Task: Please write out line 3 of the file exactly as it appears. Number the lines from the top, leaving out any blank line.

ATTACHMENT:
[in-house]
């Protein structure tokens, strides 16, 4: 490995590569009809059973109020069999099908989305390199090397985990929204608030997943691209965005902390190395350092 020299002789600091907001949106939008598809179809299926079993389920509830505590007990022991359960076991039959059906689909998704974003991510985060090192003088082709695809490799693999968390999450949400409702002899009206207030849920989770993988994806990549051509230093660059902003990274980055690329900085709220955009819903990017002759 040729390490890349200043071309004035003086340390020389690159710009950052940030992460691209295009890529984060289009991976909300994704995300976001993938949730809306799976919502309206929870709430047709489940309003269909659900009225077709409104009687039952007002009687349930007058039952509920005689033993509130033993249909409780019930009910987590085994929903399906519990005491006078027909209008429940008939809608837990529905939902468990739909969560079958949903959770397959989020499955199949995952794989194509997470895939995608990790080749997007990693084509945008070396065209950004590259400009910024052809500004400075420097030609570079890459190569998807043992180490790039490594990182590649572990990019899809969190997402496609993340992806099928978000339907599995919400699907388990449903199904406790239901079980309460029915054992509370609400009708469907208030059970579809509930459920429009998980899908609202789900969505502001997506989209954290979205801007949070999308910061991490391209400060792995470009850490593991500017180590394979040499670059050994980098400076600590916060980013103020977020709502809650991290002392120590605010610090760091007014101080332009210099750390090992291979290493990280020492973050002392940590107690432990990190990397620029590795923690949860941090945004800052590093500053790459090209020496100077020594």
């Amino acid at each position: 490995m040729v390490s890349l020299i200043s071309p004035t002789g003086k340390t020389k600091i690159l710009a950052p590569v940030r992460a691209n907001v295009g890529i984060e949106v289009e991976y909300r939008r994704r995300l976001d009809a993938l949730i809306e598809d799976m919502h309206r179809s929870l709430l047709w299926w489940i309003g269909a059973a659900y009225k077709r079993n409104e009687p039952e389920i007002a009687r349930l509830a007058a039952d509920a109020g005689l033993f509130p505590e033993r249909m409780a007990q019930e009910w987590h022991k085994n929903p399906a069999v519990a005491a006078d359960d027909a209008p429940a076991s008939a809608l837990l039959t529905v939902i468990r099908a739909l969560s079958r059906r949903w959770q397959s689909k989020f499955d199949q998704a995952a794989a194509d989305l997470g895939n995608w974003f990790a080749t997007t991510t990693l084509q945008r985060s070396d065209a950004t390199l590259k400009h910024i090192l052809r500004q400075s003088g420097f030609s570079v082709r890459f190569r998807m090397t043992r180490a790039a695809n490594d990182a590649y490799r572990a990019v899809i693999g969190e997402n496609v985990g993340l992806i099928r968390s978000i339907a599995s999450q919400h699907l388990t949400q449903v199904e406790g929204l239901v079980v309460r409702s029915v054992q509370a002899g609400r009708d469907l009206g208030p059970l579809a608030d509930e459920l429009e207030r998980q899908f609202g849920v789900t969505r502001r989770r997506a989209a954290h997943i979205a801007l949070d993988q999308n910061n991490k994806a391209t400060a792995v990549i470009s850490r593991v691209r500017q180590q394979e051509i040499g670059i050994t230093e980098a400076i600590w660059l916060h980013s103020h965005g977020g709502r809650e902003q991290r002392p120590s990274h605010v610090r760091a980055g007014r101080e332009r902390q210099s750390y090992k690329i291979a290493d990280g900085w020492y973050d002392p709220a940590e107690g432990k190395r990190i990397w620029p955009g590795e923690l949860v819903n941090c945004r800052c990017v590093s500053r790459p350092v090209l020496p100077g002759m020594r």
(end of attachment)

């Amino acid at each position: 490995m040729v390490s890349l020299i200043s071309p004035t002789g003086k340390t020389k600091i690159l710009a950052p590569v940030r992460a691209n907001v295009g890529i984060e949106v289009e991976y909300r939008r994704r995300l976001d009809a993938l949730i809306e598809d799976m919502h309206r179809s929870l709430l047709w299926w489940i309003g269909a059973a659900y009225k077709r079993n409104e009687p039952e389920i007002a009687r349930l509830a007058a039952d509920a109020g005689l033993f509130p505590e033993r249909m409780a007990q019930e009910w987590h022991k085994n929903p399906a069999v519990a005491a006078d359960d027909a209008p429940a076991s008939a809608l837990l039959t529905v939902i468990r099908a739909l969560s079958r059906r949903w959770q397959s689909k989020f499955d199949q998704a995952a794989a194509d989305l997470g895939n995608w974003f990790a080749t997007t991510t990693l084509q945008r985060s070396d065209a950004t390199l590259k400009h910024i090192l052809r500004q400075s003088g420097f030609s570079v082709r890459f190569r998807m090397t043992r180490a790039a695809n490594d990182a590649y490799r572990a990019v899809i693999g969190e997402n496609v985990g993340l992806i099928r968390s978000i339907a599995s999450q919400h699907l388990t949400q449903v199904e406790g929204l239901v079980v309460r409702s029915v054992q509370a002899g609400r009708d469907l009206g208030p059970l579809a608030d509930e459920l429009e207030r998980q899908f609202g849920v789900t969505r502001r989770r997506a989209a954290h997943i979205a801007l949070d993988q999308n910061n991490k994806a391209t400060a792995v990549i470009s850490r593991v691209r500017q180590q394979e051509i040499g670059i050994t230093e980098a400076i600590w660059l916060h980013s103020h965005g977020g709502r809650e902003q991290r002392p120590s990274h605010v610090r760091a980055g007014r101080e332009r902390q210099s750390y090992k690329i291979a290493d990280g900085w020492y973050d002392p709220a940590e107690g432990k190395r990190i990397w620029p955009g590795e923690l949860v819903n941090c945004r800052c990017v590093s500053r790459p350092v090209l020496p100077g002759m020594r």